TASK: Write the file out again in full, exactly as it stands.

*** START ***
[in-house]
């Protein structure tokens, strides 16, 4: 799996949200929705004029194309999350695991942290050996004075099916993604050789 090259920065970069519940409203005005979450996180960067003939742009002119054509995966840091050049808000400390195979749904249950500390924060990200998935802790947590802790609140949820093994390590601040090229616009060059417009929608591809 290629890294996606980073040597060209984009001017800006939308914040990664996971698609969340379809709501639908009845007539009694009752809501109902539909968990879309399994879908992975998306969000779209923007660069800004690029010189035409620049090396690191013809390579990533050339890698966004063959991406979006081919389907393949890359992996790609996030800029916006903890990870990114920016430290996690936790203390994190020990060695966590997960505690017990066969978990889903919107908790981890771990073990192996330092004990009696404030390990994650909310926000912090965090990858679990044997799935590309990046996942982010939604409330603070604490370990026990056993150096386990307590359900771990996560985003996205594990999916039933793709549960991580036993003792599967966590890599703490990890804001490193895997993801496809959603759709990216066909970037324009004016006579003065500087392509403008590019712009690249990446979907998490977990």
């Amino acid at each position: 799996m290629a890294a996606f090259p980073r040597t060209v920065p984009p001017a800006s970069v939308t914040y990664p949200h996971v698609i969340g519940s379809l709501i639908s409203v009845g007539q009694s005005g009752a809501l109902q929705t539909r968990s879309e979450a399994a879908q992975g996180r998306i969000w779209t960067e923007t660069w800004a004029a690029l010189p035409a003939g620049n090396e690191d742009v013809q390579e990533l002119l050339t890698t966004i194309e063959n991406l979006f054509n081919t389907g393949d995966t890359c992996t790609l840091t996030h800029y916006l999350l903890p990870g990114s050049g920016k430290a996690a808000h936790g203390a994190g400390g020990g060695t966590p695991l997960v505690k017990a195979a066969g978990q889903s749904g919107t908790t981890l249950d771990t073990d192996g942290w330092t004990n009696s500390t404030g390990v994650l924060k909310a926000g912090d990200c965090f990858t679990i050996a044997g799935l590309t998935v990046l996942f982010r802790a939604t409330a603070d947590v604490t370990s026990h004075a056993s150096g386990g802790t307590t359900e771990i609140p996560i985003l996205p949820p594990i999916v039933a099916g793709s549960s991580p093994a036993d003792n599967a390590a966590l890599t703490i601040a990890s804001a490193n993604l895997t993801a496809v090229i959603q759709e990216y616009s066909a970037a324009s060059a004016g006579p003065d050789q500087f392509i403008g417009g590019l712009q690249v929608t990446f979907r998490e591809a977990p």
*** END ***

[in-house]
């Protein structure tokens, strides 16, 4: 799996949200929705004029194309999350695991942290050996004075099916993604050789 090259920065970069519940409203005005979450996180960067003939742009002119054509995966840091050049808000400390195979749904249950500390924060990200998935802790947590802790609140949820093994390590601040090229616009060059417009929608591809 290629890294996606980073040597060209984009001017800006939308914040990664996971698609969340379809709501639908009845007539009694009752809501109902539909968990879309399994879908992975998306969000779209923007660069800004690029010189035409620049090396690191013809390579990533050339890698966004063959991406979006081919389907393949890359992996790609996030800029916006903890990870990114920016430290996690936790203390994190020990060695966590997960505690017990066969978990889903919107908790981890771990073990192996330092004990009696404030390990994650909310926000912090965090990858679990044997799935590309990046996942982010939604409330603070604490370990026990056993150096386990307590359900771990996560985003996205594990999916039933793709549960991580036993003792599967966590890599703490990890804001490193895997993801496809959603759709990216066909970037324009004016006579003065500087392509403008590019712009690249990446979907998490977990």
């Amino acid at each position: 799996m290629a890294a996606f090259p980073r040597t060209v920065p984009p001017a800006s970069v939308t914040y990664p949200h996971v698609i969340g519940s379809l709501i639908s409203v009845g007539q009694s005005g009752a809501l109902q929705t539909r968990s879309e979450a399994a879908q992975g996180r998306i969000w779209t960067e923007t660069w800004a004029a690029l010189p035409a003939g620049n090396e690191d742009v013809q390579e990533l002119l050339t890698t966004i194309e063959n991406l979006f054509n081919t389907g393949d995966t890359c992996t790609l840091t996030h800029y916006l999350l903890p990870g990114s050049g920016k430290a996690a808000h936790g203390a994190g400390g020990g060695t966590p695991l997960v505690k017990a195979a066969g978990q889903s749904g919107t908790t981890l249950d771990t073990d192996g942290w330092t004990n009696s500390t404030g390990v994650l924060k909310a926000g912090d990200c965090f990858t679990i050996a044997g799935l590309t998935v990046l996942f982010r802790a939604t409330a603070d947590v604490t370990s026990h004075a056993s150096g386990g802790t307590t359900e771990i609140p996560i985003l996205p949820p594990i999916v039933a099916g793709s549960s991580p093994a036993d003792n599967a390590a966590l890599t703490i601040a990890s804001a490193n993604l895997t993801a496809v090229i959603q759709e990216y616009s066909a970037a324009s060059a004016g006579p003065d050789q500087f392509i403008g417009g590019l712009q690249v929608t990446f979907r998490e591809a977990p």